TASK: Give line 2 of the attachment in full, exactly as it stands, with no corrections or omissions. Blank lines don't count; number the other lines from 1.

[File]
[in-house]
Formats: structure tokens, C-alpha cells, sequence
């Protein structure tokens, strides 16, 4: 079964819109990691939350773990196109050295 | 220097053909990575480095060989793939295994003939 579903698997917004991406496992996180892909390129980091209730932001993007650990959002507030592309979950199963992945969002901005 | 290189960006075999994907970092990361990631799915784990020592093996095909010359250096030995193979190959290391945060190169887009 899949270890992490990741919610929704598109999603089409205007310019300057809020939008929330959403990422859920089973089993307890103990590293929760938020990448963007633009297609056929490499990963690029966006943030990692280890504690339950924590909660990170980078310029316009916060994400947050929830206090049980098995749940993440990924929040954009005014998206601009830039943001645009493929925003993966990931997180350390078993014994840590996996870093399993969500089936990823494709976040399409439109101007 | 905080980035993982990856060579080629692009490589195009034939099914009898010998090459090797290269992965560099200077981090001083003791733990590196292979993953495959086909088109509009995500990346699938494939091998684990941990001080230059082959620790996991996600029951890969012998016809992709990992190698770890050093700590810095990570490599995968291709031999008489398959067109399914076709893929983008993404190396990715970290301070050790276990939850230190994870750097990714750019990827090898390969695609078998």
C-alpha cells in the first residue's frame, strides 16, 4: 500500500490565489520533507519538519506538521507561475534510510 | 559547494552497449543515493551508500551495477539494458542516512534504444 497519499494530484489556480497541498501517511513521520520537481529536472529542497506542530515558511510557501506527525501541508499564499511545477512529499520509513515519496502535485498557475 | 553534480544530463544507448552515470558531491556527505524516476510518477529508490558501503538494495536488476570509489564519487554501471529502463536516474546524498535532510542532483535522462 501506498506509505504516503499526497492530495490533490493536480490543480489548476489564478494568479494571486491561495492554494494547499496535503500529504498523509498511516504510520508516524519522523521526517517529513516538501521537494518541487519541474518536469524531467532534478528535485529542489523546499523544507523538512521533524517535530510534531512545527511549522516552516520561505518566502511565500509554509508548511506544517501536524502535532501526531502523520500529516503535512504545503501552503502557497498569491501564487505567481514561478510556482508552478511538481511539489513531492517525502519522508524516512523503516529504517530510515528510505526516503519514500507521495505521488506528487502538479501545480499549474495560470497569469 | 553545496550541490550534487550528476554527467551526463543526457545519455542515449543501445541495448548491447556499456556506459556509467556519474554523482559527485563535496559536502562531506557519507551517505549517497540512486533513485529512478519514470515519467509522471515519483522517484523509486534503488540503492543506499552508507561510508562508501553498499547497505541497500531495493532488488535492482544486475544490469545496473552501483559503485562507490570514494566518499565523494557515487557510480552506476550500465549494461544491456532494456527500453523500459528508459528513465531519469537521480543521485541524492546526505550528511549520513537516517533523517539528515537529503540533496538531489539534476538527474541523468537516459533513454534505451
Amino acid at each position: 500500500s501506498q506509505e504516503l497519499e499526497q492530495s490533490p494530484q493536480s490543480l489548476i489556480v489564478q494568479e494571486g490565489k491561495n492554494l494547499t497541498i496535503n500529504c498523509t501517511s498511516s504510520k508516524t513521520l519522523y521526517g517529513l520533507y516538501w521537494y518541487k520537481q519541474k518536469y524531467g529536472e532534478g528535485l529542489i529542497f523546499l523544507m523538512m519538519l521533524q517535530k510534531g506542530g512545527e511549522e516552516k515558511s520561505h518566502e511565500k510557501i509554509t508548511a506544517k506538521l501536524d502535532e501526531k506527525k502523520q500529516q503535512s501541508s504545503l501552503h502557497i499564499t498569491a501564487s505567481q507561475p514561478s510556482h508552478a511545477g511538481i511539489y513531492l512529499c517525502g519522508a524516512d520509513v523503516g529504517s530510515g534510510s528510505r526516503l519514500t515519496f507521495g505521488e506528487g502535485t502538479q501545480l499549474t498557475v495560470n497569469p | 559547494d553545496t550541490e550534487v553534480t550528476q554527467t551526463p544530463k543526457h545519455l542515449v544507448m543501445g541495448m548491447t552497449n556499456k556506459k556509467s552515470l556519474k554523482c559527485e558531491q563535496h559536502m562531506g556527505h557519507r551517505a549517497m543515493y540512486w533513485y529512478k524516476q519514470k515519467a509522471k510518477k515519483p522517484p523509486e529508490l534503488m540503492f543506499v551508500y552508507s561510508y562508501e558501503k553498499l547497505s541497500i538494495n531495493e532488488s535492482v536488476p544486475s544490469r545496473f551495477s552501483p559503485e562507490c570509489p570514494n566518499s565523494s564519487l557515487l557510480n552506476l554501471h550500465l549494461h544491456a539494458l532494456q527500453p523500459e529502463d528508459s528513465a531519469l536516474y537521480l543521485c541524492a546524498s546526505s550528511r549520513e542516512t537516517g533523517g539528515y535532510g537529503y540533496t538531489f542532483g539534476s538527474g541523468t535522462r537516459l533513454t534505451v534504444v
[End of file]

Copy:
Formats: structure tokens, C-alpha cells, sequence